August Home designs four Internet of Things (IoT) devices (Smart Lock, Doorbell Cam, Keypad, and Connect) that coordinate to allow remote, keyless entry into an owner’s house. IoT is a burgeoning industry, with tech companies big and small interested in releasing their own versions of products that automate core aspects of home life. But how does a tech pro interested in IoT actually “break in”?
We spoke to Shawn Yapa, a software engineer for iOS and mobile at August Home, about his interest in the Internet of Things, how he got hired, and what he looks for when hiring engineers. Check out the video above!
Yapa joined the company because his friend knew August Home CEO Jason Johnson. Despite a hard interview, he was hired within a week. As a software engineer for iOS and mobile, he now sits on the other side of the table for hiring.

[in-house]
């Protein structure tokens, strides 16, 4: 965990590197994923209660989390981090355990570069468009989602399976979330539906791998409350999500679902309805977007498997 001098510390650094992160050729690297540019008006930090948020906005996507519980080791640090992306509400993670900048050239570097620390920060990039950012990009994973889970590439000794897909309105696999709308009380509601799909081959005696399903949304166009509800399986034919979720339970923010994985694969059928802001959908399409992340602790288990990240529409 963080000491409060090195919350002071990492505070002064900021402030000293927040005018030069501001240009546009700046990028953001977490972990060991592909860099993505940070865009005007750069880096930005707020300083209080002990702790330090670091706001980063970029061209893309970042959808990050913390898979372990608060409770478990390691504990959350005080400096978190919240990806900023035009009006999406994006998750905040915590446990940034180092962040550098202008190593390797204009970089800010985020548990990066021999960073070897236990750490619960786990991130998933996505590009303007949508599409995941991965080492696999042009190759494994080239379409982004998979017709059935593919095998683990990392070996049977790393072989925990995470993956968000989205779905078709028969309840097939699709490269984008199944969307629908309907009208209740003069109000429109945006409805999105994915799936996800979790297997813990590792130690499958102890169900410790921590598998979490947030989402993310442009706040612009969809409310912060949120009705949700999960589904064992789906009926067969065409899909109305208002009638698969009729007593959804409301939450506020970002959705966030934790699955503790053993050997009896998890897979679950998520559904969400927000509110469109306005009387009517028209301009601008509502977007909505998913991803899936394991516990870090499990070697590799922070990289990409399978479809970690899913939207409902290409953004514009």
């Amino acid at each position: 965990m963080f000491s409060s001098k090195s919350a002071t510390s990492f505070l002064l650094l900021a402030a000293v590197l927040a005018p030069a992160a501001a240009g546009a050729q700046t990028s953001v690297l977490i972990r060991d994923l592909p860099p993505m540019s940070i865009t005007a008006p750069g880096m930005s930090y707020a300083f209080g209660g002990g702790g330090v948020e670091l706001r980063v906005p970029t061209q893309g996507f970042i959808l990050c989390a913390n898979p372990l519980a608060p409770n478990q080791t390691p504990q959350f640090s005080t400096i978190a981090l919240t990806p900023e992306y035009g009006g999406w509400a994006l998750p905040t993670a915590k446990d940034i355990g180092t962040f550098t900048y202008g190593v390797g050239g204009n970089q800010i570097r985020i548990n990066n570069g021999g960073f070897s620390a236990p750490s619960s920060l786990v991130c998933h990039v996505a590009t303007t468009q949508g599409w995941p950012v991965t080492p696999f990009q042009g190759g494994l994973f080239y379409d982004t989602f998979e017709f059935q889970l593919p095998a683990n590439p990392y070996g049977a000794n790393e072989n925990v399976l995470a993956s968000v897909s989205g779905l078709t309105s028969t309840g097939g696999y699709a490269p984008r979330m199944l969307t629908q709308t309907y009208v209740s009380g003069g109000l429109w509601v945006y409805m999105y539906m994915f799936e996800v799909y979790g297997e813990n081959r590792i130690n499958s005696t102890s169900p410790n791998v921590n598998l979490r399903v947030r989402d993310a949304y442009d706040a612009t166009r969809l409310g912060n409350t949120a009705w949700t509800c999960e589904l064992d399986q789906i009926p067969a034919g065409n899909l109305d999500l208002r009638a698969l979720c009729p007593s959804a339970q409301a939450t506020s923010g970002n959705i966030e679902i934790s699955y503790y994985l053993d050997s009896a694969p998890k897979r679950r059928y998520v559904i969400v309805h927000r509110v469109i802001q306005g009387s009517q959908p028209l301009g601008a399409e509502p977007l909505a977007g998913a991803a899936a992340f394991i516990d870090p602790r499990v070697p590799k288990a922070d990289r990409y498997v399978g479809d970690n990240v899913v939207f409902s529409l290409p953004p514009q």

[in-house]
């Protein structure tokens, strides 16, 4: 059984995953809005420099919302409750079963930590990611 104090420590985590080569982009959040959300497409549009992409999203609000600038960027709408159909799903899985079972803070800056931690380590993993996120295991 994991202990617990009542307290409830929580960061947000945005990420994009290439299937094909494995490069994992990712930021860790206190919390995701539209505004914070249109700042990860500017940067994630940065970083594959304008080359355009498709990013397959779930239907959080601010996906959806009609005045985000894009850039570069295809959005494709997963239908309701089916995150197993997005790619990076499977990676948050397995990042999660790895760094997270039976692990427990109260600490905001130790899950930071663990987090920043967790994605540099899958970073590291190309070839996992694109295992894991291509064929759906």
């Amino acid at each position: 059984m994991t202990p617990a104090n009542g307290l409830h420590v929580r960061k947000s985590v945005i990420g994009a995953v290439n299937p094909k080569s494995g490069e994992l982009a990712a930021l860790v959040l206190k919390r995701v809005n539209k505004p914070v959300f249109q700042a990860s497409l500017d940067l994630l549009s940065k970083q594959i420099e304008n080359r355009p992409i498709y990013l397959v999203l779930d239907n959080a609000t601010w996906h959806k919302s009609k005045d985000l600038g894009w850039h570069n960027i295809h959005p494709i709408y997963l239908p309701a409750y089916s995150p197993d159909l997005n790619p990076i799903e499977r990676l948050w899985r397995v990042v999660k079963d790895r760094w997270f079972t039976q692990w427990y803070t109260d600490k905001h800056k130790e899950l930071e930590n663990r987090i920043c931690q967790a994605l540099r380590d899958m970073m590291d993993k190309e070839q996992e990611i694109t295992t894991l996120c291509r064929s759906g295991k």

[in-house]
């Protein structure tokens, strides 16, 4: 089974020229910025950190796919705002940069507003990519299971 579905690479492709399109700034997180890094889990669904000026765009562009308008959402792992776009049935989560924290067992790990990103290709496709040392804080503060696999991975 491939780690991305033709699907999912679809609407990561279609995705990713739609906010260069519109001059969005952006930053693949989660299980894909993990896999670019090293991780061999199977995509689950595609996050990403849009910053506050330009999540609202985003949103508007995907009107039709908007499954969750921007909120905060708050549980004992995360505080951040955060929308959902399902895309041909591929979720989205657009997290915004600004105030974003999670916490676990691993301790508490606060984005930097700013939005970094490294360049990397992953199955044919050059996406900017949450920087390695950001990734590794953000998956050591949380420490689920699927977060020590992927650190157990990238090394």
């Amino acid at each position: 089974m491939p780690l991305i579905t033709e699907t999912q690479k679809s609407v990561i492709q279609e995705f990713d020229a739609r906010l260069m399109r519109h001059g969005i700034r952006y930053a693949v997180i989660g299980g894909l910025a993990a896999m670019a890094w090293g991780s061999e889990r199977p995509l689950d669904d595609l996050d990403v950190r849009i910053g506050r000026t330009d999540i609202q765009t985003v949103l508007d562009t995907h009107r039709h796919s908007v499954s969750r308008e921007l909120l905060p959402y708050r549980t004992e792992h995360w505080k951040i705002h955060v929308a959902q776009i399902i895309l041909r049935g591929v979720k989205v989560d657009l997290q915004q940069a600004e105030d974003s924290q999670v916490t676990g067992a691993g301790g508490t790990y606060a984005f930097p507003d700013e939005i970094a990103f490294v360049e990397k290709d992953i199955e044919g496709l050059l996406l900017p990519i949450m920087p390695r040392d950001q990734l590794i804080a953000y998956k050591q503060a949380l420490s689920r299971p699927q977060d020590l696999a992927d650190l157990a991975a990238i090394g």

Yapa’s home is equipped with IoT devices, which is a great way to dogfood his projects. There are many reasons why opening a door with your phone, rather than a key, could prove useful. Managing deliveries is an obvious one—the UPS guy could just place the packages in your vestibule while you’re still at work. Guests can also make themselves at home before you arrive.
The Internet of Things offers an extra layer of security, allowing more granular control over who enters a home (the cameras in many IoT setups let owners observe who’s actually in your house).
As the Internet of Things evolves, more companies are allowing their proprietary devices to talk to one another. You can ask Alexa to open a door, and have Philips Hue lights turn on after that door opens. That means anyone working in IoT needs to not only know the devices their company produces, but an ecosystem of other products, as well.
When applying for an IoT job, certain basics always come into play: be passionate about the technology, and do your best to determine whether you’d be a good culture fit. Yapa says that transparency between the potential candidate and the company’s expectations is key.